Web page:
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Mod. 1

by: Shelby Sorrell

Mod. 1 ECO2013

Shelby Sorrell

GPA 3.98
Principles of macroeconomics
Deborah Paige

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About this Document

This is notes from Ch. 5 - Ch. 6
Principles of macroeconomics
Deborah Paige
Class Notes
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This 9 page Class Notes was uploaded by Shelby Sorrell on Friday October 9, 2015. The Class Notes belongs to ECO2013 at a university taught by Deborah Paige in Fall 2015. Since its upload, it has received 42 views.


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Date Created: 10/09/15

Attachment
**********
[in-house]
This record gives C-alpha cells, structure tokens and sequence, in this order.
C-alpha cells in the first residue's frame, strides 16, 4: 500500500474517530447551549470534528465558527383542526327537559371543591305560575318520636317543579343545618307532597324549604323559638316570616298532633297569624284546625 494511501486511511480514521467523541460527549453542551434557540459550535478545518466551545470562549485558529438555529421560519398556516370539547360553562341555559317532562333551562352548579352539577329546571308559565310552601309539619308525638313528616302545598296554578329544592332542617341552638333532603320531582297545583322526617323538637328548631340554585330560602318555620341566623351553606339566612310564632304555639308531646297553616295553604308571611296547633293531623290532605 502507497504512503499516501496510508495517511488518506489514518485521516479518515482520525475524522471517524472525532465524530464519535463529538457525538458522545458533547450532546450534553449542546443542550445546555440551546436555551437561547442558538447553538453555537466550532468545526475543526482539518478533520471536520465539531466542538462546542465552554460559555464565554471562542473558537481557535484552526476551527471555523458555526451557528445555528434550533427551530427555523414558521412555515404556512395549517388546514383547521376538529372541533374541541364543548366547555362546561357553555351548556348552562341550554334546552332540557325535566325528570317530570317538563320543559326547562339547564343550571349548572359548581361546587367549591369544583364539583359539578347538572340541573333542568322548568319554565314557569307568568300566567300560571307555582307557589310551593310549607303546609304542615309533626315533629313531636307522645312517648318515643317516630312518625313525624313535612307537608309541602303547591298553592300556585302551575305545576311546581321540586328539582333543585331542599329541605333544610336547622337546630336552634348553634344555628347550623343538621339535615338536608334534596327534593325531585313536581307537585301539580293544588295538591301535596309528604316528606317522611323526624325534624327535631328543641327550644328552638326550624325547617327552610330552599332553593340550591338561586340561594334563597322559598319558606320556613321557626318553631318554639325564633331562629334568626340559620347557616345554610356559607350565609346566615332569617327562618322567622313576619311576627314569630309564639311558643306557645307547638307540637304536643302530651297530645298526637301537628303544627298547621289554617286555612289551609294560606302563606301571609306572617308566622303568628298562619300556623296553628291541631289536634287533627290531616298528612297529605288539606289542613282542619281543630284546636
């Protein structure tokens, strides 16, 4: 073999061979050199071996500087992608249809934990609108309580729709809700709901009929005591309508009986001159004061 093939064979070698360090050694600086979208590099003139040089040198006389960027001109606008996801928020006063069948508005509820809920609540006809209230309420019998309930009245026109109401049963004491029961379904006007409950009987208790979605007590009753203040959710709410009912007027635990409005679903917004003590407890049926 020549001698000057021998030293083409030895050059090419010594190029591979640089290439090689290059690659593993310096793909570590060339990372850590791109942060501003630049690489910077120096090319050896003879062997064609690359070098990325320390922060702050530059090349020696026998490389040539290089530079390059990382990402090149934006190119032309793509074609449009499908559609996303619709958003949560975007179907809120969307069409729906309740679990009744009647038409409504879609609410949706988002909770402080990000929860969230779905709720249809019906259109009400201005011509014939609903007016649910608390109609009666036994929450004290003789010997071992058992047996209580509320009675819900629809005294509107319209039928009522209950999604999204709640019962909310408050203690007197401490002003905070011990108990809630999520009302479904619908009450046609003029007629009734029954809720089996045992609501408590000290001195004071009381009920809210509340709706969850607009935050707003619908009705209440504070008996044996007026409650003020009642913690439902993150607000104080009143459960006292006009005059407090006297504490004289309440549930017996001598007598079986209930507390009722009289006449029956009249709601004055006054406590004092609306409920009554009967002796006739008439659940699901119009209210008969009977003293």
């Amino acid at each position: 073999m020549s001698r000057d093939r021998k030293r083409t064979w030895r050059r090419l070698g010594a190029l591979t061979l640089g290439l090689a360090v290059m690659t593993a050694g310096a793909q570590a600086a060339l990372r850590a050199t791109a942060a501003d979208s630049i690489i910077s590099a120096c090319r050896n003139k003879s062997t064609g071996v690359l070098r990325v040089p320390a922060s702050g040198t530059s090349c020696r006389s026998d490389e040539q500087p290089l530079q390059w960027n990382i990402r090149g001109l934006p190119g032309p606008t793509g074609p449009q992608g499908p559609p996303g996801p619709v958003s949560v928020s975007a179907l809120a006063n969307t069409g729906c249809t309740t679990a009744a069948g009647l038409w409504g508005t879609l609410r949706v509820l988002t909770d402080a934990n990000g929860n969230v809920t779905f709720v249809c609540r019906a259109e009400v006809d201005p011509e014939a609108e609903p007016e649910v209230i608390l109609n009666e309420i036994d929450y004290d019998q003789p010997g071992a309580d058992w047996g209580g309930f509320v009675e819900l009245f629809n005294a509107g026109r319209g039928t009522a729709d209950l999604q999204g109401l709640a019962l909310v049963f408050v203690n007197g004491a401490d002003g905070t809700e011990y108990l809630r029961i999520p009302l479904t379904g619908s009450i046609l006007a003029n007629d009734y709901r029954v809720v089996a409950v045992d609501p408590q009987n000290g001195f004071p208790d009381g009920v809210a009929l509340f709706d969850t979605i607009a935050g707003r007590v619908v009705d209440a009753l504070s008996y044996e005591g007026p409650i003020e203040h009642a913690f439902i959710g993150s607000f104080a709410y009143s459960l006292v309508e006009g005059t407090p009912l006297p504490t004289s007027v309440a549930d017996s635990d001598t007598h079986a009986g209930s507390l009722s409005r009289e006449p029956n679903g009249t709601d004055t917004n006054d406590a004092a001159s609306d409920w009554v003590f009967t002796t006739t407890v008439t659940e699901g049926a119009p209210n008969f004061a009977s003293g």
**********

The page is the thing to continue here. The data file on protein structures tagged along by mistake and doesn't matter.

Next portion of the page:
Chapter 5 The Household Consumption Sector GDP and Big Numbers 0 Gross Domestic Product GDP is the nation39s expenditure on all the nal goods and services produced in the country during the year Consumption Consumption is the expenditure by individuals on durable goods nondurable goods and services 0 Durable goods ie TV or furniture 0 Nondurable goods ie gas or food 0 John Maynard Keynes noted that consumption is a stable component of income 0 The consumption function states that as income rises consumption rises but not as quickly 0 LE if a country39s disposable income raises by 300 2000 to 2300 its C will rise but by less than 300 If C were 1800 it might raise by 250 to 2050 Disposable lncome billions Consumption billions 1000 14000 2000 22000 3000 3000 4000 3800 5000 46000 Individual Savings 0 Savings is disposable income that is not spent for consumer goods 0 A nation39s saving rate is the percentage of disposable income that is saved 0 During recessions the savings rate tends to raise largely because many people are afraid they may lose theirjobs and hold off on making major purchases 0 Two other factors that in uence our savings rate are interest rates and in ann o If you can earn a high rate of interest on your savings you will be more likely to save than if you could earn just 1 or 2 percent Average Propensity to Consumer and Average Propensity to Save 0 The average propensity to consume APC is the percentage of disposable income spent 0 APC consumptiondisposable income 3000040000 34 075 o The average to save APS is the mirror image of APC The APS is the percentage of disposable income saved o Disposable Income 0 Consumption 0 I 40000 0 I 30000 To calculate APC o 1 Write the formula 0 2 Plug in your numbers 0 3 solve APS savingdisposable income 1000040000 14 025 o Disposable Income 0 Savings 0 20000 0 1500 0 APC consumptiondisposable income 1850020000 185200 3740 0925 0 APS savingsdisposabe income 150020000 15200 340 0075 0 Note APC APS 1 Marginal Propensity to Consume and Marginal Propensity to Save Marginal propensity to consume MPC is the change in consumption divided by the change in income 0 Change in c change in income Year Disposable lncome C 2000 30000 23000 2001 40000 31000 MPC Change in C change in income MPC Change in C change in income 800010000 810 08 o The formula for calculating the marginal propensity to save MPS is MPS change in savings change in income Solution MPS change in savings change in income 200010000 210 02 Graphing the Consumption and Saving Functions 0 There is a vertical line on the left side of every graph called the vertical scale and there is a horizontal line on the bottom side of every graph called the horizontal scale 0 This line has one purpose to equate the horizontal scale with vertical scale that is expenditures with disposable income of 2000 The Consumption Function 0 The consumption function states that as income rises consumption rises but not as quickly Solution Let s say that disposable income raises from 3 trillion to 5 trillion By how much does C rise At a disposable income of 3 trillion C 3 trillion At disposable income of 5 trillion C 4 trillion So when does disposable income rises from 3 trillion to 5 trillion C rises by 1 trillion MPC Change in consumption Change in disposable income 1 trillion 2 trillion 12 05 Now we nd the average propensity to consume when disposable income is 5 trillion Solution APC Consumption disposable income 4 trillion 5 trillion 45 08 The Saving Function Dissaving is when consuming is greater than disposable income 0 The saving function states that as income rises saving rises but not as quickly 0 Disposable income Consumption Saving Autonomous Consumption and Induced Consumption Autonomous consumption is the minimum amount that people will spend on the necessities of life 0 It is called autonomous consumption because it s autonomous or independent of changes in the level of disposable income 0 It39s the level of C when the C line is touching the vertical axis disposable income is 0 Induced consumption is spending induced by changes in the level of income 0 AS disposable income rises induced consumption aso rises when disposable income falls induced consumption falls 0 Consumption Autonomous consumption Induced consumption Solution We know that autonomous consumption is 2 trillion That39s the level of consumption when disposable income is 0 So at disposable income levels of 3 trillion 6 trillion and 9 trillion autonomous consumption remains at 2 trillion Therefore induced consumption must be 1 trillion Consumption Autonomous consumption Induced consumption 3 trillion 2 trillion 1 trillion When disposable income is 6 trillion C 4 trillion Consumption Autonomous consumption Induced consumption 4 trillion 2 trillion 2 trillion When disposable income is 9 trillion C 5 trillion Consumption Autonomous consumption Induced consumption 5 trillion 2 trillion 3 trillion What the Consumer Buys Durable goods are goods that last at least a year or two ie personal computers TVs household appliances cars and furniture Nondurable goods are goods that are expected to last or be used for less than one year ie gas food and children39s clothing Keeping Up with the Joneses Conspicuous consumption is a person39s spending on essentially frivolous goods or services with the sole purpose of showing off one39s wealth He went on to say quotWith the exception of the instinct of selfpreservation the propensity of simulation is probably the strongest and most alert and persistent of the economic motives properquot The Wealth Effect 0 When the value of your home rises or the prices of the stocks you own go up you perceive yourself as being wealthier A Federal Reserve model estimates that for every 1000 that your wealth rises you will spend an additional 3750 375 o This is called the wealth effect The Permanent Income Hypothesis 0 The permanent income hypothesis states that the strongest in uence on consumption is one s estimated Iifetime income 0 From the late 205 to the early 605 current disposable income is usually greater than consumption 0 In retirement age the relationship between consumption and current disposable income is again reserved so consumption is greater than income Chapter 6 The BusinessInvestment Sector Proprietorships Partnerships and Corporations 0 Business rms is a company that produces goods and services for sale to individual consumers other rms or the government Proprietorship is an unincorporated business rm that is owned by just one person 0 A partnership is a business rm owned by two or more people The Proprietorship A typical proprietorship would be a grocery store a barbershop a candy store a restaurant a family farm or a gas station 0 To start a proprietorship a person simpy decides to go into business either opening a new rm or taking over an existing one The partnership 0 A typical division of labor between partners would be production and sales or in the parlance of business inside and outside 0 Both proprietors and partners are liable for all debts incurred by their businesses The Corporation 0 A corporation is a business rm that is a legal person 0 Limited liability means the liability of the owners is limited to the value of the shares in the rm that they own 0 It can sue and be sued Stocks and Bonds Corporation stock is a share in a corporation Stockholders are owners of a corporation Bondholders lend money to a company and are therefore creditors rather than owners 0 Corporate bonds are the debt of the company Capitalization and Control Capitalization consists of the total value of a corporation39s stocks and bonds If the XYZ corporation has 4 billion in preferred stock 6 billion in common stock and 3 billion in bonds a how much is its capitalization b Theoretically how much would it take to control it c Practically speaking it may take only about how much to control it Solutions a 4 billion 6 billion 3 billion 13 billion b 6 billion X 050 3 billion or technically speaking 3 billion 1 c 6 billion X 050 300 million Market Capitalization Market capitalization is found by multiplying a company39s common stock price by the number of outstanding shares If the common stock price of Charley s Candy Company is 215 and it has 10 million shares outstanding how much is its market capitalization Solution 215 X 10000000 2150000000 two billion one hundred fty million dollars 0 A megacap company has a market capitalization in excess of 100 billion Investment 0 Investment is the purchase or construction of any new plant equipment or residential housing or accumulation of inventory Investment De ned PIant includes factories of ce buildings department and other retail stores and shopping maIIs Inventory includes goods on store shelves waiting to be sold cars in a showroom or car lot nished goods in a factory waiting to be shipped and even parts of a product ready to be assembled Business rms do not want to hold more inventory than they need because that means that inventory ties up money and also incurs storage costs 0 Inventory investment is changes in the stocks of nished goods and raw materials that rms keep in reserve to meet orders 0 Human capital is the accumulation of knowledge of knowledge and skills that make a worker productive Gross Investment versus Net Investment 0 Gross domestic product is the sum of consumption gross investment government purchases and net exports Net domestic product is the sum of consumption net investment government purchases and net exports 0 GDP Depreciation NDP 0 Gross investment Depreciation Net investment 0 Gross investment is a company39s total investment in plant equipment and inventory 0 Net investment is gross investment minus depreciation Depreciation is a fall in the price of a nation39s currency relative to foreign currencies 0 GDP C I G Xn where C is consumption I is investment G is government spending and Xn is net exports exports minus imports The Determination of the Level of Investment 0 You wont invest your sales if outlook is bad 0 The capacity utilization rate is the percentage of plant and equipment that is actually being used at the time 0 You wont invest is you have a lot of unused capacity 0 The interest rate is the cost of borrowing money Suppose you want to borrow a 1000 for one year and the bank will charge you 12 interest How much interest with you have to pay if you borrow the 1000 for one year Interest rate Interest paidamount borrowed 012 x1000 120 x o The expected rate of pro t is expected pro ts divided by money investment How much is the expected pro t rate on a 10000 investment if you expect to make a pro t of 1650 Expected rate of pro t Expected pro tsmoney invested 165010000 165 HOUSEHOLD SECTOR CONSUMPTION HOUSEHOLD NET SAVINGS APC Average propensity to consume CY or 1 APS APS Average propensity to save SY or 1 APC MPC Marginal propensity to consume ACAY or 1MPS MPS Marginal propensity to save ASAY or 1MPC AUTONOMOUS CONSUMPTION INDUCED CONSUMPTION BUSINESS ORGINATION STRUCTURES Proprietorships Partnerships Corporations BUSINESS SECTOR Production Financial Sectors FINANCIAL SECTOR Traditional Banking System Commercial Banks Savings and Loans Credit Unions Stock Bond and other Financial Exchange Markets Brokers and Mutual Funds Investment Banks Insurance Companies Financial Rating companies STOCKS BONDS INVESTMENT VS SAVINGS GROSS INVESTMENT NET INVESTMENT PRIVATE SECTOR Household Business Sector